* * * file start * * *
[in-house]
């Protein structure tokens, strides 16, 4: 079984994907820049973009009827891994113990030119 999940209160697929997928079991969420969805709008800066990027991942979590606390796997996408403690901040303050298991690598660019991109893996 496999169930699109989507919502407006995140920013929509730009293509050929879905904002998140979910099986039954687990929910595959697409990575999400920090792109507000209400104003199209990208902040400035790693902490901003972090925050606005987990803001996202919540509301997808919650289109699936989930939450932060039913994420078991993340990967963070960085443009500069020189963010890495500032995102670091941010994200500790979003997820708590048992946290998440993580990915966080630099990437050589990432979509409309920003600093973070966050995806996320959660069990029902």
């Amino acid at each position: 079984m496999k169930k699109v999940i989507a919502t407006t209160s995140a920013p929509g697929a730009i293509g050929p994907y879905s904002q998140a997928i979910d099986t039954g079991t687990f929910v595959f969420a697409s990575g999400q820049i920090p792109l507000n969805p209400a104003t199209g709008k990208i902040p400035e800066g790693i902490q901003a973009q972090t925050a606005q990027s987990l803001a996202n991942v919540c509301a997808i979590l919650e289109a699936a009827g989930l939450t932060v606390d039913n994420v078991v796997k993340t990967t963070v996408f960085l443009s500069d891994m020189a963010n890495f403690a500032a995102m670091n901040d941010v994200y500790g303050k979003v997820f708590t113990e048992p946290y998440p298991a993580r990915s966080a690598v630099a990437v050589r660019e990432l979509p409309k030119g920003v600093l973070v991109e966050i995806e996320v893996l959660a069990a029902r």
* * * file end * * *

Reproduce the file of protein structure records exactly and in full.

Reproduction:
[in-house]
């Protein structure tokens, strides 16, 4: 079984994907820049973009009827891994113990030119 999940209160697929997928079991969420969805709008800066990027991942979590606390796997996408403690901040303050298991690598660019991109893996 496999169930699109989507919502407006995140920013929509730009293509050929879905904002998140979910099986039954687990929910595959697409990575999400920090792109507000209400104003199209990208902040400035790693902490901003972090925050606005987990803001996202919540509301997808919650289109699936989930939450932060039913994420078991993340990967963070960085443009500069020189963010890495500032995102670091941010994200500790979003997820708590048992946290998440993580990915966080630099990437050589990432979509409309920003600093973070966050995806996320959660069990029902």
């Amino acid at each position: 079984m496999k169930k699109v999940i989507a919502t407006t209160s995140a920013p929509g697929a730009i293509g050929p994907y879905s904002q998140a997928i979910d099986t039954g079991t687990f929910v595959f969420a697409s990575g999400q820049i920090p792109l507000n969805p209400a104003t199209g709008k990208i902040p400035e800066g790693i902490q901003a973009q972090t925050a606005q990027s987990l803001a996202n991942v919540c509301a997808i979590l919650e289109a699936a009827g989930l939450t932060v606390d039913n994420v078991v796997k993340t990967t963070v996408f960085l443009s500069d891994m020189a963010n890495f403690a500032a995102m670091n901040d941010v994200y500790g303050k979003v997820f708590t113990e048992p946290y998440p298991a993580r990915s966080a690598v630099a990437v050589r660019e990432l979509p409309k030119g920003v600093l973070v991109e966050i995806e996320v893996l959660a069990a029902r």